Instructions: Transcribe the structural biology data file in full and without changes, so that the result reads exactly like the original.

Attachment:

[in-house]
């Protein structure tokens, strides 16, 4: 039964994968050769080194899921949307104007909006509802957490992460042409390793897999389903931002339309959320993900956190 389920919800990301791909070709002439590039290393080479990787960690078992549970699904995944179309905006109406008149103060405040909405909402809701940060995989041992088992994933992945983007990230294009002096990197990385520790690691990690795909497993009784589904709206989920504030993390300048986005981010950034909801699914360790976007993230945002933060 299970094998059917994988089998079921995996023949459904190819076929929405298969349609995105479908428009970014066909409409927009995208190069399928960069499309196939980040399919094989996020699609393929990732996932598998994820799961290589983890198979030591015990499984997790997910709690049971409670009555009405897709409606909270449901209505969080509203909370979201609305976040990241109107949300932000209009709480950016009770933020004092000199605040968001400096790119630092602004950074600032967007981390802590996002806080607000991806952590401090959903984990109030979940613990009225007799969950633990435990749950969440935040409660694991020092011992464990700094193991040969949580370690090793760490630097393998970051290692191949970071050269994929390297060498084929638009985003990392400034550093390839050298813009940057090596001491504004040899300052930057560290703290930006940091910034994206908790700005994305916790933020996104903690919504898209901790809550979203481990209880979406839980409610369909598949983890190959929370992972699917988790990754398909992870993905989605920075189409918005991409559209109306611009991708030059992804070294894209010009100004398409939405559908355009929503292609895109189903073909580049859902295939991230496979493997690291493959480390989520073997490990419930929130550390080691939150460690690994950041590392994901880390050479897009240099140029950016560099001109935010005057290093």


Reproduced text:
[in-house]
């Protein structure tokens, strides 16, 4: 039964994968050769080194899921949307104007909006509802957490992460042409390793897999389903931002339309959320993900956190 389920919800990301791909070709002439590039290393080479990787960690078992549970699904995944179309905006109406008149103060405040909405909402809701940060995989041992088992994933992945983007990230294009002096990197990385520790690691990690795909497993009784589904709206989920504030993390300048986005981010950034909801699914360790976007993230945002933060 299970094998059917994988089998079921995996023949459904190819076929929405298969349609995105479908428009970014066909409409927009995208190069399928960069499309196939980040399919094989996020699609393929990732996932598998994820799961290589983890198979030591015990499984997790997910709690049971409670009555009405897709409606909270449901209505969080509203909370979201609305976040990241109107949300932000209009709480950016009770933020004092000199605040968001400096790119630092602004950074600032967007981390802590996002806080607000991806952590401090959903984990109030979940613990009225007799969950633990435990749950969440935040409660694991020092011992464990700094193991040969949580370690090793760490630097393998970051290692191949970071050269994929390297060498084929638009985003990392400034550093390839050298813009940057090596001491504004040899300052930057560290703290930006940091910034994206908790700005994305916790933020996104903690919504898209901790809550979203481990209880979406839980409610369909598949983890190959929370992972699917988790990754398909992870993905989605920075189409918005991409559209109306611009991708030059992804070294894209010009100004398409939405559908355009929503292609895109189903073909580049859902295939991230496979493997690291493959480390989520073997490990419930929130550390080691939150460690690994950041590392994901880390050479897009240099140029950016560099001109935010005057290093």